Republican presidential contender Carly Fiorina in Iowa. (Photo: Jim Young/Reuters)
Another presidential candidate, another URL kerfuffle! Hot on the heels of neurologist Ben Carson, former Hewlett-Packard CEO Carly Fiorina announced she’s running for the Republican presidential nomination on Monday morning. Just minutes before she went on “Good Morning America” to make if official, she Tweeted a link to Carlyforpresident.com.
But much like her opponent Ted Cruz, she failed to lock down all URLs necessary. Visit carlyfiorina.org and you’ll arrive at a page that reads: “Carly Fiorina failed to register this domain. So I’m using it to tell you how many people she laid off at Hewlett-Packard. It was this many:” The site then lists what seems to be an infinite scroll of sad-face emoticons, one for each of the 30,000 people who lost their jobs during her tenure at the Silicon Valley firm. Fiorina has yet to comment on the matter, but it’s safe to say her campaign is likely : ( about the situation.
Such 101-level blunders aside, however, Fiorina’s campaign website is captivating, well-designed and easy to read. It even contains a subtle jab at Hillary Clinton! Below, a rundown of her digital headquarters.
Look and feel
When you visit Fiorina’s landing page, you’re greeted with a simple static site. Next to a flattering photo of Fiorina speaking into a Fox News microphone is the tagline: “New possibilities. Real leadership.” You’re given the option to “Meet Carly,” “Join Us” or, of course, “Donate.” So if you’re a fan of her previous work (shout-out to legendary Demon Sheep attack ad of 2010), you can skip all that boring reading and just sign up for her newsletter.
If you choose to “meet” her, however, you’ll arrive at a much more thorough site, detailing her “uniquely American story.” Because she’s never held public office, the whole biography is a glittering résumé of various board positions she’s held and stats about company achievements under her. She does a good job of depicting each phase of her life in a visually dynamic manner. In other words: not a list!
Each notable set of achievements is broken up into a different module. They reach across her days at HP, her failed California Senate run and the many regulatory boards she’s served on. These sections are segmented with illustrations and photos: a stock drawing resembling a BuzzFeed symbol, a photo of her when she was battling breast cancer, one of her smiling next to impoverished children. She really wants everyone to know she’s been very, very busy not holding public office.
All of this is shown in an airy, Helvetica-family font that’s well-proportioned enough to read on your desktop or phone. The design is very cohesive, as campaign sites go. Nothing like the loud, millennial-baiting graphics on, say, Marco Rubio’s site.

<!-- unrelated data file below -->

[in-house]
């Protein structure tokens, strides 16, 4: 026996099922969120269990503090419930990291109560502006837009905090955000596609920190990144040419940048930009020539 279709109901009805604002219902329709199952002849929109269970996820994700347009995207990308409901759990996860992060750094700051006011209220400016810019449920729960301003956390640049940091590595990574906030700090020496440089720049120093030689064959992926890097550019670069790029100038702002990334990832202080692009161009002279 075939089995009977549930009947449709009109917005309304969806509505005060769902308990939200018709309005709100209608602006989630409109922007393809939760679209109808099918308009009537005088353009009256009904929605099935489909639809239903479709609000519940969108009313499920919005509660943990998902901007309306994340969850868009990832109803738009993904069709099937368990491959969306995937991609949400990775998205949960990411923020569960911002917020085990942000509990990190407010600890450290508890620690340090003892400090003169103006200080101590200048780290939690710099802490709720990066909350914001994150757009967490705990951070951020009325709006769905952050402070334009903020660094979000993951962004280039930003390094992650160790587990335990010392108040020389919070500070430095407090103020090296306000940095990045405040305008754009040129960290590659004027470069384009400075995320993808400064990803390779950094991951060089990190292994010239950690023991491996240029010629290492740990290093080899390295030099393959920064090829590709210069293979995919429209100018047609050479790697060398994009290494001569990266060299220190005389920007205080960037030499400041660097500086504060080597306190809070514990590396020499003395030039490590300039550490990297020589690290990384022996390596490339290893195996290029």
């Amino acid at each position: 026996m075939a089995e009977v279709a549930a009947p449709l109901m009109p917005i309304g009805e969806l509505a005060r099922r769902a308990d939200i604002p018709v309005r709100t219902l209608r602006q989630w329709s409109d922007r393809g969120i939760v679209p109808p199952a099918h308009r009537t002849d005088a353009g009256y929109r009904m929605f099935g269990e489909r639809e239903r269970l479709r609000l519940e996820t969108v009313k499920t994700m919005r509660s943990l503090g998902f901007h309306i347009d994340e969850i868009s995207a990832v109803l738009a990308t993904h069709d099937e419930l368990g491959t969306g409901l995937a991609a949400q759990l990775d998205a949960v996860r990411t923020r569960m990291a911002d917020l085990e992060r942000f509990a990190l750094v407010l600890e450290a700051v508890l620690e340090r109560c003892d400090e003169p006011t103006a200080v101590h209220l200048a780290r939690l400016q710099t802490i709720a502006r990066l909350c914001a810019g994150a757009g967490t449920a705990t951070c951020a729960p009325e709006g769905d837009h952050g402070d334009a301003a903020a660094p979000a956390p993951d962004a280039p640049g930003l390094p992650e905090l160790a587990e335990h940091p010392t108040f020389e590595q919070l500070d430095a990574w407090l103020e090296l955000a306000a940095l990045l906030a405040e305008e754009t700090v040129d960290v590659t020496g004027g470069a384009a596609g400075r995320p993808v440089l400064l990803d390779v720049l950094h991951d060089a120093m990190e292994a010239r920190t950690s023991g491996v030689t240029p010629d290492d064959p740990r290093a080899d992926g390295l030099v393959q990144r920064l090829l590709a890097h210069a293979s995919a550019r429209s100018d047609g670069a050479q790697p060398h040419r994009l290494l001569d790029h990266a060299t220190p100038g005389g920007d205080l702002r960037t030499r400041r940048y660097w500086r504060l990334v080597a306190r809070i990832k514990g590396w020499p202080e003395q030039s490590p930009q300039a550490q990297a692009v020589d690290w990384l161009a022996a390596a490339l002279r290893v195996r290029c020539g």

Fiorina’s logo is professional and understated. It reads “Carly for president” in spaciously arranged, sans-serif lettering. Rather than sully that elegant text with some weird fireball or American flag, Fiorina has simply dotted a star underneath the “a” in Carly. Maybe it really does take a woman’s touch to ensure that a campaign logo isn’t an embarrassment to graphic design. Alas, what a shame that her unofficial logo is, and forever will be, : (
Other than its impressive amount of humble-bragging (including a mention of “top-secret security clearance”), Fiorina’s site at launch lacks political substance. But even before she’s willing to divulge her views on tax policy or human rights, she’s not afraid to confront her competitors — as in the YouTube video where she explains why she’s running.
The first few seconds of the clip show her watching and then turning off Clinton’s announcement to run for president, after which she denounces the ubiquity of “a professional political class.” This part of her message is clear: Like any politically inexperienced candidate, she is desperately attempting to separate herself from the entrenched Washington politicians she spent about $5.5 million of her own money attempting join in 2010.
Of all the politicians in this race, Fiorina seems to care the least about social media. You have to look very hard to find links to her Twitter and Facebook pages, which are buried at the bottom of her site in a font as tiny as can be. She, however, is making an effort to tweet photos of herself eating at various Iowa and New Hampshire establishments.
And, of course, she’s already held a Periscope interview.
Four out of 30,000 sad-face emoticons. I’ll never be able to unsee those workplace casualties : (